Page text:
Grief while Caregiving

Grief while Caregiving

Everyone experiences grief in his or her life. All of us lose friends and family and it is a heavy task for every one of us. Our best advice is that everyone who grieves show themselves compassion by allowing themselves the time and space to process it all. While grief is inevitable, please remember that processing it is essential for your wellbeing. Grief is a time where you are allowed to protect time for yourself.

Caregivers already have a tendency of putting themselves second to the person they are caring for. Being a caregiver and going through grief at the same time presents more challenges because both require time to heal.

Grady is not new to the world of caregiving. He served as Washoe County Senior Services Director. He was responsible for developing the county’s Master Plan for Aging Services, which encompasses 12 goals on improvements of services for seniors. In 2015, he introduced the idea of creating the Caregiver Support Initiative, when the Community Foundation of Northern Nevada was seeking ideas for their second initiative.

He also knows first-hand what it’s like to juggle being a family caregiver and allowing himself the space to grieve. At one point, he was a caregiver to his brother, mother-in-law and his wife. He said that when he was caregiving for his brother, he already felt a sense of loss, because he knew that his brother was at the end of his life.

He also cared for his mother-in-law at the same time his wife unexpectedly suffered a heart attack. He had to care for both. Not surprisingly, he felt an immense amount of pressure and worry about them while he also continued as their caregiver.

“I am fortunate to have friends,” he said.  “They helped me through this.” When he was not tending to his caregiving duties, he said he surrounded himself with people who knew what grief was and had often experienced it themselves. And, when Grady was diagnosed with cancer, he decided to find friends who could relate to him. His informal support group was comprised of people who had cancer or were cancer survivors. “We talked a lot and shared everything. In spite of what you may have heard, men are willing to share and support one another.” He said it was very helpful being around people who truly understood him.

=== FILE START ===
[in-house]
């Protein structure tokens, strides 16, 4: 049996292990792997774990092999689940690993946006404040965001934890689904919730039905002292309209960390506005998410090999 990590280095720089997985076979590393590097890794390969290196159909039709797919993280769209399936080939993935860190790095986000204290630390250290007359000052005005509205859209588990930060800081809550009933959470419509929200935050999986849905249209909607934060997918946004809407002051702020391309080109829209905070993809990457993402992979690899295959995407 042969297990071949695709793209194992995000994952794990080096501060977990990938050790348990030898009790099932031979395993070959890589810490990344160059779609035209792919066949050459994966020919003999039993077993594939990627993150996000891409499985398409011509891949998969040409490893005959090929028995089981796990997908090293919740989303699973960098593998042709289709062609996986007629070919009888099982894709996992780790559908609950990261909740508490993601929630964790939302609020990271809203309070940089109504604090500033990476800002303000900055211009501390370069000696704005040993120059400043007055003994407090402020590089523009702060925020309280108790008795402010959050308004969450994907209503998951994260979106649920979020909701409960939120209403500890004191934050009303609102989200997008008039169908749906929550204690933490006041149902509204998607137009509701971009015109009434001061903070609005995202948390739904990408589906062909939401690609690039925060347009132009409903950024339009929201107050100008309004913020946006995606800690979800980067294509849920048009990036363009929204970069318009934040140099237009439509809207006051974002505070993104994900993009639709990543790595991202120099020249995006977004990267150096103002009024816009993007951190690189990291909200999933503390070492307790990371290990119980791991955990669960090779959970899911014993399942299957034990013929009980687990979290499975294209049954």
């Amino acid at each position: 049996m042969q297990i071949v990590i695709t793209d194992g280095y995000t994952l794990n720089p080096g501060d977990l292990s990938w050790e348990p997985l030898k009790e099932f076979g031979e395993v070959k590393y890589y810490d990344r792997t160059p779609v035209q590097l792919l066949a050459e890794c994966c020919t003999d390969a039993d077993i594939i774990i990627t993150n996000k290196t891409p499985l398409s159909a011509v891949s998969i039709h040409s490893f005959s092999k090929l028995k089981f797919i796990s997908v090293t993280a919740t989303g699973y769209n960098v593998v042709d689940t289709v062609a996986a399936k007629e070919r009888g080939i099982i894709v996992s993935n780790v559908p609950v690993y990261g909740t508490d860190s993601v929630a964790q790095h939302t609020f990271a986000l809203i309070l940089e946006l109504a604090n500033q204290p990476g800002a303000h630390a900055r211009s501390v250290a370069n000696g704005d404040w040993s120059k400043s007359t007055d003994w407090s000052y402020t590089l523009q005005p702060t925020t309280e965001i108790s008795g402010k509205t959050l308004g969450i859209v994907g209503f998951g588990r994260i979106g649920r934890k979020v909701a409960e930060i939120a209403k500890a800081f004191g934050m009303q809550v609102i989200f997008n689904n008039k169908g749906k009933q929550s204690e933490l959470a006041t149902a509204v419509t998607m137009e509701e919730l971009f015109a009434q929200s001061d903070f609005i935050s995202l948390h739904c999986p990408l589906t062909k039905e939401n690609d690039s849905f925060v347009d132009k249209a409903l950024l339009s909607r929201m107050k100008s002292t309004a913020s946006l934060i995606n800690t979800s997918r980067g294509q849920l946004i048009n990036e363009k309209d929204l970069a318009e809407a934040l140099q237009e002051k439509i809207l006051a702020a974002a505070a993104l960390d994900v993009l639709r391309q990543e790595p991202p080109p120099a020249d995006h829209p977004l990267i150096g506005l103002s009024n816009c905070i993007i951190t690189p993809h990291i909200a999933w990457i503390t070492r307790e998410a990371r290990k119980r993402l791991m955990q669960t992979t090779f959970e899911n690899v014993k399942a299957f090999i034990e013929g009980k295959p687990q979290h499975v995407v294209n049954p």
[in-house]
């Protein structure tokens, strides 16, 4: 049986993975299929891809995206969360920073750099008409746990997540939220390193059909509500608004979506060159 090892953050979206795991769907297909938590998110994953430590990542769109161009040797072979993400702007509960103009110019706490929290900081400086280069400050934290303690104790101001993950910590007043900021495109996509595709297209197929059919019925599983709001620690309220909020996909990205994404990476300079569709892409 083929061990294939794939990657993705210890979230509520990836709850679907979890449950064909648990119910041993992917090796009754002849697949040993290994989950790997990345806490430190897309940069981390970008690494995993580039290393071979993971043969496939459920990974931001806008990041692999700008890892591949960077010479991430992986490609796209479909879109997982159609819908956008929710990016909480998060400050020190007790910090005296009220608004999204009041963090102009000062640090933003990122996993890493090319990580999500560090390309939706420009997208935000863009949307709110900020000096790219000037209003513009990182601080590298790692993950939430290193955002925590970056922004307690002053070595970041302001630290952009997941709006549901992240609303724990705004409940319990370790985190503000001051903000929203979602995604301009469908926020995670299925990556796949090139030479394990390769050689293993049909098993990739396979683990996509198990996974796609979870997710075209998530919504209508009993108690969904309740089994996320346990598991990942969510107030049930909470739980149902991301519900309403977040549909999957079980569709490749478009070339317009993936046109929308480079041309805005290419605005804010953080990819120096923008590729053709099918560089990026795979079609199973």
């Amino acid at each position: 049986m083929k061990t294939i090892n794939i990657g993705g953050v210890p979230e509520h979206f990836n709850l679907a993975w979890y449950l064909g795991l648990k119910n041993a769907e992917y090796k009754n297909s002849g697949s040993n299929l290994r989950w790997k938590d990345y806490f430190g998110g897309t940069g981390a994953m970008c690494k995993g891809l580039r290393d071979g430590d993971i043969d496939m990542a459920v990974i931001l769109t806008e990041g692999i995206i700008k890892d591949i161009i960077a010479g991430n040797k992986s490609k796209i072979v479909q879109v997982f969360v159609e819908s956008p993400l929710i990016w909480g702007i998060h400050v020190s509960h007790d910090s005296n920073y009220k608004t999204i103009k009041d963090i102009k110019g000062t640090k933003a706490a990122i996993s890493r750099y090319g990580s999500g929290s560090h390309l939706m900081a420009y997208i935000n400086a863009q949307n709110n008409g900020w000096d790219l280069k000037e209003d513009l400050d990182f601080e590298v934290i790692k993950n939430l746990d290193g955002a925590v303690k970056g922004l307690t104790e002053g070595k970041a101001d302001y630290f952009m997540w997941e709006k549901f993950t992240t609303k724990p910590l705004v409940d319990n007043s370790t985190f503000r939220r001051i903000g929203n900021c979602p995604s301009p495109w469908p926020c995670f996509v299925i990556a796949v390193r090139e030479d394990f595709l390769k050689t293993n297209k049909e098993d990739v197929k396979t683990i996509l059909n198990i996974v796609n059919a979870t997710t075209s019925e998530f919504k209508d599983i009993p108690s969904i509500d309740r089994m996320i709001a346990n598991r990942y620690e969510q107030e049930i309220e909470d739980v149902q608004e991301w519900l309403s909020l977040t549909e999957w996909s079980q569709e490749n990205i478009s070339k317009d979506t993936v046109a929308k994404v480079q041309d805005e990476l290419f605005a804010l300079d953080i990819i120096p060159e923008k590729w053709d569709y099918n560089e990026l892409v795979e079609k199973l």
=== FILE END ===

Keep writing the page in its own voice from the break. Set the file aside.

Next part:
Grady advises caregivers to look out for themselves during critical times:

“My advice to caregivers is to reach out. Create your own support group of people who know what you are going through on a personal level. Figure out how you can take breaks from caregiving from time to time to catch your breath. As far as grief goes, it is something you can’t fix, but something you can go through. Take that time for yourself, and allow your life to change. And get away for a bit, even if that means just mowing your lawn. If you don’t, you will wear yourself out”.

If you don’t have the time to seek support groups, you can always form your own support group. Sometimes, you just need one or two friends you can confide in. Seek friends who know what loss feels like when you are processing the death of a loved one. Grieving is not something we want to do but it is a part of life. Having compassion for ourselves and towards other people in grief is crucial at this time. Lastly, enjoy your time with family and friends. Those moments are what we will all have to experience ourselves someday.”

Click here for more information on bereavement groups.

Click here for more information on support groups, or call the Community Foundation at 775-333-5499. 

You can also check out for grief support.

Grady Tarbutton, former Washoe County Senior Services Director
Interview by Luiza Benisano